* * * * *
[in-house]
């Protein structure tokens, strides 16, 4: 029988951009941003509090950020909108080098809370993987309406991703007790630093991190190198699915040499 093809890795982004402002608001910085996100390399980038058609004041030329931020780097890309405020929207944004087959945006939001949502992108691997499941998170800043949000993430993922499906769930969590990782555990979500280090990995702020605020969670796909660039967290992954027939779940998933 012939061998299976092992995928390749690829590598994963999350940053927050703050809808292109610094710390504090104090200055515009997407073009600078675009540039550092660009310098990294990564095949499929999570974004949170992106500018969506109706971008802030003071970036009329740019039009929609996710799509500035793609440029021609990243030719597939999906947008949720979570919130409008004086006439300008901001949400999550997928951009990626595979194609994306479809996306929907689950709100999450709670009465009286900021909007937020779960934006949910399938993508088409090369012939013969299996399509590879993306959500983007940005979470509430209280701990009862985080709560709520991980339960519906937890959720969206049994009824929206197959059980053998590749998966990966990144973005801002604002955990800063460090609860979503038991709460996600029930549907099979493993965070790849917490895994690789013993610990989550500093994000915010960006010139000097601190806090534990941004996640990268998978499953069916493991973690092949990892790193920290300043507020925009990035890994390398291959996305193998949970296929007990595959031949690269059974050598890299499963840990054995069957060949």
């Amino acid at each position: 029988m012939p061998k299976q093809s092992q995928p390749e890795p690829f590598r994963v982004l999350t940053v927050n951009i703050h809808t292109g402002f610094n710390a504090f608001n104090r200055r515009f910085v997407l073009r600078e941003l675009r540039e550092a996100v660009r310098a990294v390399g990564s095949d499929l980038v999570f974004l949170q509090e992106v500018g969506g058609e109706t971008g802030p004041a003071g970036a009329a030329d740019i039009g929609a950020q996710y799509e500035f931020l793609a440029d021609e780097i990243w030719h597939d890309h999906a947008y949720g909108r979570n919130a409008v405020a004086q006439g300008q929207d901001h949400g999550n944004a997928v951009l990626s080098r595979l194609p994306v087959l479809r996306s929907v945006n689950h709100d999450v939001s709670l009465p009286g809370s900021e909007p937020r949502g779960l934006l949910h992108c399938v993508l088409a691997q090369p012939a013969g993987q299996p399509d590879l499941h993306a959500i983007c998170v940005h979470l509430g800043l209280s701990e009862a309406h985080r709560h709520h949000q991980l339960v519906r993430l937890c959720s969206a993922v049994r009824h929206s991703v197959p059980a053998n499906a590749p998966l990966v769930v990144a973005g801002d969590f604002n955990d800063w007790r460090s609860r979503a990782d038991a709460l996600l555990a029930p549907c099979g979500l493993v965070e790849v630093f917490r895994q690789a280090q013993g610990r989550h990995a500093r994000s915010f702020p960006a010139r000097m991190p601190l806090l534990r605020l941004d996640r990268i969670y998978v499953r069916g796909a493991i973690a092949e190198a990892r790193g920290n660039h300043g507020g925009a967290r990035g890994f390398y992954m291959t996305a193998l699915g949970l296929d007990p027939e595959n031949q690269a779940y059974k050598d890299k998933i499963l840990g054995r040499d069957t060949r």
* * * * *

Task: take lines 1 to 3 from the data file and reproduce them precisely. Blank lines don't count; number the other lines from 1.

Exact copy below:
[in-house]
């Protein structure tokens, strides 16, 4: 029988951009941003509090950020909108080098809370993987309406991703007790630093991190190198699915040499 093809890795982004402002608001910085996100390399980038058609004041030329931020780097890309405020929207944004087959945006939001949502992108691997499941998170800043949000993430993922499906769930969590990782555990979500280090990995702020605020969670796909660039967290992954027939779940998933 012939061998299976092992995928390749690829590598994963999350940053927050703050809808292109610094710390504090104090200055515009997407073009600078675009540039550092660009310098990294990564095949499929999570974004949170992106500018969506109706971008802030003071970036009329740019039009929609996710799509500035793609440029021609990243030719597939999906947008949720979570919130409008004086006439300008901001949400999550997928951009990626595979194609994306479809996306929907689950709100999450709670009465009286900021909007937020779960934006949910399938993508088409090369012939013969299996399509590879993306959500983007940005979470509430209280701990009862985080709560709520991980339960519906937890959720969206049994009824929206197959059980053998590749998966990966990144973005801002604002955990800063460090609860979503038991709460996600029930549907099979493993965070790849917490895994690789013993610990989550500093994000915010960006010139000097601190806090534990941004996640990268998978499953069916493991973690092949990892790193920290300043507020925009990035890994390398291959996305193998949970296929007990595959031949690269059974050598890299499963840990054995069957060949």
């Amino acid at each position: 029988m012939p061998k299976q093809s092992q995928p390749e890795p690829f590598r994963v982004l999350t940053v927050n951009i703050h809808t292109g402002f610094n710390a504090f608001n104090r200055r515009f910085v997407l073009r600078e941003l675009r540039e550092a996100v660009r310098a990294v390399g990564s095949d499929l980038v999570f974004l949170q509090e992106v500018g969506g058609e109706t971008g802030p004041a003071g970036a009329a030329d740019i039009g929609a950020q996710y799509e500035f931020l793609a440029d021609e780097i990243w030719h597939d890309h999906a947008y949720g909108r979570n919130a409008v405020a004086q006439g300008q929207d901001h949400g999550n944004a997928v951009l990626s080098r595979l194609p994306v087959l479809r996306s929907v945006n689950h709100d999450v939001s709670l009465p009286g809370s900021e909007p937020r949502g779960l934006l949910h992108c399938v993508l088409a691997q090369p012939a013969g993987q299996p399509d590879l499941h993306a959500i983007c998170v940005h979470l509430g800043l209280s701990e009862a309406h985080r709560h709520h949000q991980l339960v519906r993430l937890c959720s969206a993922v049994r009824h929206s991703v197959p059980a053998n499906a590749p998966l990966v769930v990144a973005g801002d969590f604002n955990d800063w007790r460090s609860r979503a990782d038991a709460l996600l555990a029930p549907c099979g979500l493993v965070e790849v630093f917490r895994q690789a280090q013993g610990r989550h990995a500093r994000s915010f702020p960006a010139r000097m991190p601190l806090l534990r605020l941004d996640r990268i969670y998978v499953r069916g796909a493991i973690a092949e190198a990892r790193g920290n660039h300043g507020g925009a967290r990035g890994f390398y992954m291959t996305a193998l699915g949970l296929d007990p027939e595959n031949q690269a779940y059974k050598d890299k998933i499963l840990g054995r040499d069957t060949r």